About now I can think of in excess of 2 trillion reasons to thank God for West Virginia U.S. Senator Joe Manchin (D-W.V.). And I also have quite a high five and a few "amens" handy for Arizona U.S. Senator Kyrsten Sinema (D-Ariz.), this moderate pair of Senate Democrats withholding their votes of approval will likely result in a proposed $3.5 trillion human and green energy infrastructure spending plan coming only in at a still too high $1.5-1.75 trillion.
In 2008, then-President Barack Obama had won a solid victory over Republican challenger Senator John McCain (R-Ariz.). Republicans had lost their U.S. House Majority in 2006, this election cycle would widen that margin by 21 more seats, wiping out most all the GOP Congressional gains of the 1994 elections. In the U.S. Senate, Democrats also netted 8 news seats and a solid majority. President Obama's primary legislative agenda item was the Affordable Care Act (ACA), extending medical health care and insurance coverage to an estimated uninsured and under-insured 33-million Americans. The act would bring the largest expansion of Medicare and Medicaid coverage since creation of Medicare as well as create the Healthcare Marketplace Exchange aimed at providing affordable coverage for small business owners and the self-employed.
The ACA was controversial enough at that time that the U.S. Senate would pass the bill by only one vote, and the U.S. House by just seven votes. Voters who felt left out and in the dark on many of the details of the complex legislation kick-started the conservative Tea Party as the debate wore on. Mid-term elections are rarely kind to the party in power in the White House, but the 2010 contests decimated both congressional Democratic majorities, returning U.S. House and Senate control to the Republican Party.
President Joe Biden had a respectable win over Donald Trump, but not a mandate in 2020. Democrats gained only one U.S. Senate seat in the General Election (Colorado), and picked up two more in historic Senate runoff contests in Georgia during January of 2021. The House Democratic Majority was reduced in the U.S. House to only five seats. Due to departures and pending special elections since, that margin is now down to only three Democratic votes in the U.S. House. The Senate remains a 50/50 split, with presiding officer and Vice President Kamala Harris, more frequently than is customary, needed to head over to the Capitol to cast tie-breaking ballots. Neither party has a decisive majority nor a mandate win from the voters.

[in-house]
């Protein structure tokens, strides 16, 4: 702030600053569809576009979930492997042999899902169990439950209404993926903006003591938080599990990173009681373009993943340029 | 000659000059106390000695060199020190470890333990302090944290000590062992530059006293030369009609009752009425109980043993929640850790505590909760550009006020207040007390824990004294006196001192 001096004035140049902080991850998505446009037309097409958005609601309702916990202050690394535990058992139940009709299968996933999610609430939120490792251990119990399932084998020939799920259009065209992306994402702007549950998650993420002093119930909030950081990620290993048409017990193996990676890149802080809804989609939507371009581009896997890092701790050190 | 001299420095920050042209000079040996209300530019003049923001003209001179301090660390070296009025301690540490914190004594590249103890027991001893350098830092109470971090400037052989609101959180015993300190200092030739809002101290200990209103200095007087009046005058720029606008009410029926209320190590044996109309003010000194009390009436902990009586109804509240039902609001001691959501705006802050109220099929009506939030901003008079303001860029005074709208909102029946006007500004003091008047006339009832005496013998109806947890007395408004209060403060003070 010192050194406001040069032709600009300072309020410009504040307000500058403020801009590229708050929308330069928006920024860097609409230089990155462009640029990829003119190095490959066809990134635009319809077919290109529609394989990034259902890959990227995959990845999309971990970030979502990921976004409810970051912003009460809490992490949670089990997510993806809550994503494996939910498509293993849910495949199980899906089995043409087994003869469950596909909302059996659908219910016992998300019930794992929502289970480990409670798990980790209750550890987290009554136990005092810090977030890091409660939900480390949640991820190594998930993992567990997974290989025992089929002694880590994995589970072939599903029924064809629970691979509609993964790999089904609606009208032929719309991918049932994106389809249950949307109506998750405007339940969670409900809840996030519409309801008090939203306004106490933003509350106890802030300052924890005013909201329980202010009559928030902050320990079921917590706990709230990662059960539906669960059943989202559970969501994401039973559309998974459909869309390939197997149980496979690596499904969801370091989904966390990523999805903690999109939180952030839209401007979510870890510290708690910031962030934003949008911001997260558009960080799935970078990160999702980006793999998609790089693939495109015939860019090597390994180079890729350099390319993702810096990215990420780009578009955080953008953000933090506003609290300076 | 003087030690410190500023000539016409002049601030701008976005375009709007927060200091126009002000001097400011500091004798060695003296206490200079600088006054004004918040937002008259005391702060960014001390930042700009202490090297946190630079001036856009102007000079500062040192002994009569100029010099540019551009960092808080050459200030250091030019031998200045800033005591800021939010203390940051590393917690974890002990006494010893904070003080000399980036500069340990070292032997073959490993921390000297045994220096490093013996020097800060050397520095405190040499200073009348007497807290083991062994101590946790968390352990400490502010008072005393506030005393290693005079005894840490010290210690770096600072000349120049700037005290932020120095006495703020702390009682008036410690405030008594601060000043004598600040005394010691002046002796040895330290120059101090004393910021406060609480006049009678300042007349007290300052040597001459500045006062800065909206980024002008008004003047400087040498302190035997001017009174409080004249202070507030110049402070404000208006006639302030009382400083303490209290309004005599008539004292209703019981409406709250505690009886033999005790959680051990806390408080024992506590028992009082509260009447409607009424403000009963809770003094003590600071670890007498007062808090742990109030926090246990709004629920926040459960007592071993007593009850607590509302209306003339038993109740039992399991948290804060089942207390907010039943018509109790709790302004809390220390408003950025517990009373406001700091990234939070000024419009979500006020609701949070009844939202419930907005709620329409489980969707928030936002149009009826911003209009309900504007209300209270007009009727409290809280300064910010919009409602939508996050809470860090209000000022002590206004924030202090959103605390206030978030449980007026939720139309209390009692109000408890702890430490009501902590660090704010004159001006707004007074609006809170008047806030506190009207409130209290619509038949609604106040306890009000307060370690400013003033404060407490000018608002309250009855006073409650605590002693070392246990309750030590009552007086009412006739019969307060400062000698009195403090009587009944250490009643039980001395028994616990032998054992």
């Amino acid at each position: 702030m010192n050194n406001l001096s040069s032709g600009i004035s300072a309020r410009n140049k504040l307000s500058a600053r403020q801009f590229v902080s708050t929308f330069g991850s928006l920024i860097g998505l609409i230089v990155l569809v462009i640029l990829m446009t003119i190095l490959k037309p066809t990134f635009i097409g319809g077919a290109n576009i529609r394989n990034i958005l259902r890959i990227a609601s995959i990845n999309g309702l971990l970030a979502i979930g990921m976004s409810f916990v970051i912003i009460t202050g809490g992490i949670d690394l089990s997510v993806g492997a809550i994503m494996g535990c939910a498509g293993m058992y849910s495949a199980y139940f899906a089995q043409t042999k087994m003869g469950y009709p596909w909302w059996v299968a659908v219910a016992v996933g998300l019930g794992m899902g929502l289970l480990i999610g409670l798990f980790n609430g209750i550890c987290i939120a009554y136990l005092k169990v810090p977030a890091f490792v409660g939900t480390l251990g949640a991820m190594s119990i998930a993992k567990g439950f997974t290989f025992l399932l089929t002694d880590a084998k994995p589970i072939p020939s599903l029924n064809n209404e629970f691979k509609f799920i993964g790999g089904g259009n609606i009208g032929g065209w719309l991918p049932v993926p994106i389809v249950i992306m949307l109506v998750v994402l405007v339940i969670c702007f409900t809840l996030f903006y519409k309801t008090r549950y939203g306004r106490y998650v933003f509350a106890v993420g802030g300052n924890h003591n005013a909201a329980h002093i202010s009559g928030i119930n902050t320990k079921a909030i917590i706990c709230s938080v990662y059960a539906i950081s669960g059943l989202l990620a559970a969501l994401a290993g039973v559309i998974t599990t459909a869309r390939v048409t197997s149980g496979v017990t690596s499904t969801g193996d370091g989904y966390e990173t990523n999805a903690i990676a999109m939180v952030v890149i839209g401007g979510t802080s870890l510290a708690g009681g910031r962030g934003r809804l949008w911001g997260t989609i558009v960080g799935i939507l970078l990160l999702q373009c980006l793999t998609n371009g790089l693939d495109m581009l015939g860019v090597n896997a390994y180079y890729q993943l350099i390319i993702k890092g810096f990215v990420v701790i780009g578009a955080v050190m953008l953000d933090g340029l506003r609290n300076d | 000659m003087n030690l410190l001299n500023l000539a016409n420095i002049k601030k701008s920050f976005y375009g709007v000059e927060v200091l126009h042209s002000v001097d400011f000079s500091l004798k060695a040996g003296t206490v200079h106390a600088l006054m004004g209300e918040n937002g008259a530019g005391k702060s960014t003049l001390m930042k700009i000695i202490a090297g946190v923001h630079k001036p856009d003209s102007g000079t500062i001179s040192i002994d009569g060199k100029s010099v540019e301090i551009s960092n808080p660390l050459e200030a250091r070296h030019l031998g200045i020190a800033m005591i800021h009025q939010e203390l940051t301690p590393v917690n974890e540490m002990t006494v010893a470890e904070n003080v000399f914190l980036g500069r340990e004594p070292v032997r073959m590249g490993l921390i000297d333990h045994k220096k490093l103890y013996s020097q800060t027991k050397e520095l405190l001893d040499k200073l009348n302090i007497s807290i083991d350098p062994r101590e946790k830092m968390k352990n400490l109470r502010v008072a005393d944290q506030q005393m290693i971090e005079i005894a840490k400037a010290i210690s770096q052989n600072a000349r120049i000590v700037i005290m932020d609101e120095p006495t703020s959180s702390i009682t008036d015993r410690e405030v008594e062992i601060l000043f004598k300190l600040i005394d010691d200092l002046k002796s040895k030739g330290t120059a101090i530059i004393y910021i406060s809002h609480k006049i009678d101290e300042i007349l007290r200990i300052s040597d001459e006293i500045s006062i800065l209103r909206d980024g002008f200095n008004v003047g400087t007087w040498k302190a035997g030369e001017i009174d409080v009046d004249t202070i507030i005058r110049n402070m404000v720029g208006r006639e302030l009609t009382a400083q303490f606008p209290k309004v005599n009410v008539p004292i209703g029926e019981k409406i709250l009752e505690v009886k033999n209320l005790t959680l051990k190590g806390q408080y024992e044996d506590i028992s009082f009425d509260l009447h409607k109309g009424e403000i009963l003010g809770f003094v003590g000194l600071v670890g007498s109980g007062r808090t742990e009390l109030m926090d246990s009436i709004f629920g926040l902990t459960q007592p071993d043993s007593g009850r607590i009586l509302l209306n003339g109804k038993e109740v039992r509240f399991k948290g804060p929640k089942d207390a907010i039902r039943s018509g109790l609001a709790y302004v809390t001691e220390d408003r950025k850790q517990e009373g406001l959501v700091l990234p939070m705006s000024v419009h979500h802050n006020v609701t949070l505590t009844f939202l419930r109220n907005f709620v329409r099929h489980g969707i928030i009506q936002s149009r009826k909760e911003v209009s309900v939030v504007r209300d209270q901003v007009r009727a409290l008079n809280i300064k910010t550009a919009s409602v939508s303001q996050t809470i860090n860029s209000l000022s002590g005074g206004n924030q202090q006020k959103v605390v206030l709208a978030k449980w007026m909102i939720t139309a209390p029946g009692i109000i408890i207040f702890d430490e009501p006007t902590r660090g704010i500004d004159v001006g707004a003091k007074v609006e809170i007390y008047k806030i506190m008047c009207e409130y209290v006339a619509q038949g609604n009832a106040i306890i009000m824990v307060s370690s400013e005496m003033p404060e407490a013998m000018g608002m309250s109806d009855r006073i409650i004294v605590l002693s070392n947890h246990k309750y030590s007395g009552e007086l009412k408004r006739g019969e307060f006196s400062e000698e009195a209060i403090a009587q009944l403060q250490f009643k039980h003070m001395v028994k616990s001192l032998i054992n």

West Virginia is known as a contrarian state, staying outside of the Confederacy during the Civil War, separated from its sibling state of Virginia in part by the Allegheny, Appalachian and Cumberland Mountain ranges. If the mountainous state had all of its land mass flattened out, it would be closer to the size of Texas. But all those mountains also hold the state’s by far largest source of wealth and industry... coal mining.
The current governor of Virginia, Jim Justice, a coal industry entrepreneur, as well as owner of the storied Greenbrier Resort, was a Republican, who ran and got elected as a Democrat in 2016. Justice was sworn in as a Democrat in 2017, and less than seven months later, at a rally with then President Donald Trump, Justice re-joined the GOP. He was later re-elected, as a Republican in 2020 to his second term. Currently in West Virginia, one senator is a Democrat (Manchin), the other Republican (Shelly Moore Capito). The current governor has served in both parties. The bi-cameral, 134 member General Assembly in West Virginia currently has both chambers under solid GOP control. Economics and energy policy remain among the top issues of concern among West Virginia voters.
A clean hand off and move away from coal fired energy generation, twin-timed with home owners being asked to replace their current heating systems, and potentially the family vehicle with EVs, all have our nation and the world seemingly pulling too quickly away from the West Virginia of today. Joe Manchin knows that, and while serving as W. Va. governor, and now as a U.S. senator, he has long been a fiscal conservative, preferring finding a way to pay for a new government initiative or program as we go, before flipping the switch. We could use a bit more backbone and desire to budget that way in Washington, noting that trillions in U.S. debt, added in only the past couple of years, will eventually need to be repaid by some generation... sometime.
Readers can reach Bill Crane at email@example.com